In general, any suitable means for securing communication between trusted third party 38 and device B 34 may be used. For example, processing components 40 and central processor 14 may contain processing capabilities sufficient to encrypt data communicated between trusted third party 38 and device B, In some embodiments, the encryption may be based on a data encryption standard (DES), an Advanced Encryption Standard (AES), an International Data Encryption Algorithm (IDEA), RSA encryption, , Or other PKI encryption techniques. Thus, as shown, the trusted third party 38 is communicatively coupled to device B 34 via the fifth secure communication channel 41. In other words, the trusted third party 38 and device B 34 may include sufficient processing power to utilize the encryption techniques to secure the fifth communication channel 41. For example, within the computing device 10, the central processor 14 and the trusted third party may be communicatively coupled through a network coupled to the communication interface 24. In other words, the fifth secure communication channel 41 may utilize a network, such as a wide area network (WAN) or a local area network (LAN).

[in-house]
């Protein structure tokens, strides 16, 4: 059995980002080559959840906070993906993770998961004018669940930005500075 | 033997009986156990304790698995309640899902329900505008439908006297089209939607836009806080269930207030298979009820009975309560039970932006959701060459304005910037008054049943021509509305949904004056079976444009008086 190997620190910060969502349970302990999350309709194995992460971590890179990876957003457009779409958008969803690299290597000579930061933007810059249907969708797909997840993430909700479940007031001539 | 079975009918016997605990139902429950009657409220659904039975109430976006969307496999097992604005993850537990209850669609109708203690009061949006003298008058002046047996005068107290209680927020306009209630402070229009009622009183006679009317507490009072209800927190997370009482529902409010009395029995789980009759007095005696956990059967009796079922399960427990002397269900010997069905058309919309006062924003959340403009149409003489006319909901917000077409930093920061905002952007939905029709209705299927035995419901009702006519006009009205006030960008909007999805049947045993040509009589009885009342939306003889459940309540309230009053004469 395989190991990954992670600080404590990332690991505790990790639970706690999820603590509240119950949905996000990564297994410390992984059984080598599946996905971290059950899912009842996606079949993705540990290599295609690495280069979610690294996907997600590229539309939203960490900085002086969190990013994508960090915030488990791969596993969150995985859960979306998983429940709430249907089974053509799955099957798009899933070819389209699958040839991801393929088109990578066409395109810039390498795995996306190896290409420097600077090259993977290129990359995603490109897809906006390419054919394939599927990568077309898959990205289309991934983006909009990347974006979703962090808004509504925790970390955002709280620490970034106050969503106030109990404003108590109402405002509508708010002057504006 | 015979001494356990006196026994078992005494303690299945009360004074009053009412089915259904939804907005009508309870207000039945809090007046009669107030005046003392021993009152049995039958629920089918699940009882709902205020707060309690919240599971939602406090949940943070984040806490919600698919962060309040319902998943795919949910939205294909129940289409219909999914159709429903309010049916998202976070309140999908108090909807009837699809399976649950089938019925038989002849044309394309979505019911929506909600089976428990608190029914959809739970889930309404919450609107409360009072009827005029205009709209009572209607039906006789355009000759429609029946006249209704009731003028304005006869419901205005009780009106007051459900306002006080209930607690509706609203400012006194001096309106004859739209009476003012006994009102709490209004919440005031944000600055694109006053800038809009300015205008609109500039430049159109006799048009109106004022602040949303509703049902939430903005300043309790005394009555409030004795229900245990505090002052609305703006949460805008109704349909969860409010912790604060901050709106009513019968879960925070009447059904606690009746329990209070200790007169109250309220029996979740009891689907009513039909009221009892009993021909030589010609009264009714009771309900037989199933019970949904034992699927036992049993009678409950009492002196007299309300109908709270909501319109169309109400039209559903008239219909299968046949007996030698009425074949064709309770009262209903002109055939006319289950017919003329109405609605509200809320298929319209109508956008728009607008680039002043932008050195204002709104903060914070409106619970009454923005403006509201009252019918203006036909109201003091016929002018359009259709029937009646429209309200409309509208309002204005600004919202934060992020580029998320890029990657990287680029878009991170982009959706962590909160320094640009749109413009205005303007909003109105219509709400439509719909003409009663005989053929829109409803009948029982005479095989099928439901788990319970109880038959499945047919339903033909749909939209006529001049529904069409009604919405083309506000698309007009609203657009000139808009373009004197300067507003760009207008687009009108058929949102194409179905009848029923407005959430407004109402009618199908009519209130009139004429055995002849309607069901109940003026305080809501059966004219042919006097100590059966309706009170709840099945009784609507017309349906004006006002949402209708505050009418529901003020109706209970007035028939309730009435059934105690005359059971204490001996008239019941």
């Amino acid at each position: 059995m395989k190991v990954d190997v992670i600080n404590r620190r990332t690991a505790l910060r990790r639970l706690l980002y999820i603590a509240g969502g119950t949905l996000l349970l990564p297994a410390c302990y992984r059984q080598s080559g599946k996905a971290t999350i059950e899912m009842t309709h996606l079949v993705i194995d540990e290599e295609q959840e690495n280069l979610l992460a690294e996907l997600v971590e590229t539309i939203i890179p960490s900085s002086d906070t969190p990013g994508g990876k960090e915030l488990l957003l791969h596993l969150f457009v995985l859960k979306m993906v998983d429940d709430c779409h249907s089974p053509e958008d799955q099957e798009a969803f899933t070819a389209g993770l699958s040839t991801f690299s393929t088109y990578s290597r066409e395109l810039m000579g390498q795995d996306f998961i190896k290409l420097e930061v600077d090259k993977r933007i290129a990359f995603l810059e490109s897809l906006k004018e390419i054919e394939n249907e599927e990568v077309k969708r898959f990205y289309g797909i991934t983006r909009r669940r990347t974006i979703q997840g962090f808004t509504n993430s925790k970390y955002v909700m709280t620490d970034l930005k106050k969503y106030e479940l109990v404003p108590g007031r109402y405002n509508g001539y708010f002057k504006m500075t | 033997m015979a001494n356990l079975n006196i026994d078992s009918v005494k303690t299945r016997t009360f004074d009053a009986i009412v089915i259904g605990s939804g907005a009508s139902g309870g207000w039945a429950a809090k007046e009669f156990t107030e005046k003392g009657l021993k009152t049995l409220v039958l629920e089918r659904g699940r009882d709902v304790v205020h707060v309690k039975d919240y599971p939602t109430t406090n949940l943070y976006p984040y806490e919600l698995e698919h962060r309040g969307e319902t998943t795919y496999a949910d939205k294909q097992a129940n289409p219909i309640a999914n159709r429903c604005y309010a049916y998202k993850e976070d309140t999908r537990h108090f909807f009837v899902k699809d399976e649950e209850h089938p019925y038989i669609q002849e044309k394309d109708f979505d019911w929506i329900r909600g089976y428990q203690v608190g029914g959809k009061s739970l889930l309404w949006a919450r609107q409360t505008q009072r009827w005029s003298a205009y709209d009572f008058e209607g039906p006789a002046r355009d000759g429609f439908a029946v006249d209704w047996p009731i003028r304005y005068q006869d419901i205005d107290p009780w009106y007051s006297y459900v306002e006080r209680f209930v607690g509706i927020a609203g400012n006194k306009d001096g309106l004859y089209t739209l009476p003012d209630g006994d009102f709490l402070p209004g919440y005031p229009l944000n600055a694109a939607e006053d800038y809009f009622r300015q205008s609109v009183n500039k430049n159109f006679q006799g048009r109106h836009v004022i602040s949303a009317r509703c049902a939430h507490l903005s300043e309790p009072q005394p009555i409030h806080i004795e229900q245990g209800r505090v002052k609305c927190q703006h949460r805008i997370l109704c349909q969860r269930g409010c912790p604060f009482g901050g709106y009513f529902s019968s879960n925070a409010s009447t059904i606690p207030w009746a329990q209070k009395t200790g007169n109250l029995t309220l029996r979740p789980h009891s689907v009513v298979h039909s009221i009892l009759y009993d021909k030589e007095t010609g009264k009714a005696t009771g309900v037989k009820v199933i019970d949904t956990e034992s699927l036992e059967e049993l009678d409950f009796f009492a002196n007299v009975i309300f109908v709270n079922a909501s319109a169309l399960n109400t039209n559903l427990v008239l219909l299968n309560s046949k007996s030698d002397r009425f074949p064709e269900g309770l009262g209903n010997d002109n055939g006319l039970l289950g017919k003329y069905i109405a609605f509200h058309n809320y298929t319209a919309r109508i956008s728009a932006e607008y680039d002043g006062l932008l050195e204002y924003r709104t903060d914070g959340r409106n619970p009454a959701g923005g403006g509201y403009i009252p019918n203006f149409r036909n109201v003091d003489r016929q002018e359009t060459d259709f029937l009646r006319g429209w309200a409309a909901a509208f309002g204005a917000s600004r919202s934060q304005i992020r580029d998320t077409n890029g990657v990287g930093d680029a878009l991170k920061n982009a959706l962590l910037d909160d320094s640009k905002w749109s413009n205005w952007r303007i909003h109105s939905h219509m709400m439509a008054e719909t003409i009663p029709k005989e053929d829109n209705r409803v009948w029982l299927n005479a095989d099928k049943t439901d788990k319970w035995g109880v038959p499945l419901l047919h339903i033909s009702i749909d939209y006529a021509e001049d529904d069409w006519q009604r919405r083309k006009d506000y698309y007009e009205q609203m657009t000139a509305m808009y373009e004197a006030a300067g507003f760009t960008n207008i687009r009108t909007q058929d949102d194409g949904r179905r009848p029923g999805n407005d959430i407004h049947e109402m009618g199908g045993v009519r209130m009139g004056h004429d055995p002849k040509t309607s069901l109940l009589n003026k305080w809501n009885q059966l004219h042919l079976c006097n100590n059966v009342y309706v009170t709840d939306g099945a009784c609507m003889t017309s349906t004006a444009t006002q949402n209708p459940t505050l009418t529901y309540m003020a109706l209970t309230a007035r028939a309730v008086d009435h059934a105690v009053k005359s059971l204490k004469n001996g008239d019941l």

After device B 34 receives the shared key, device A 32 and device B 34 can securely communicate by encoding and decoding communication data using the shared key. In this manner, the data communicated between device A 32 and device B is secured by signing the data using a shared key that verifies the integrity of the communication data. As described above, secure communication of the shared key utilizing the techniques described in this application may be enabled by setting up the key sharing system 30. [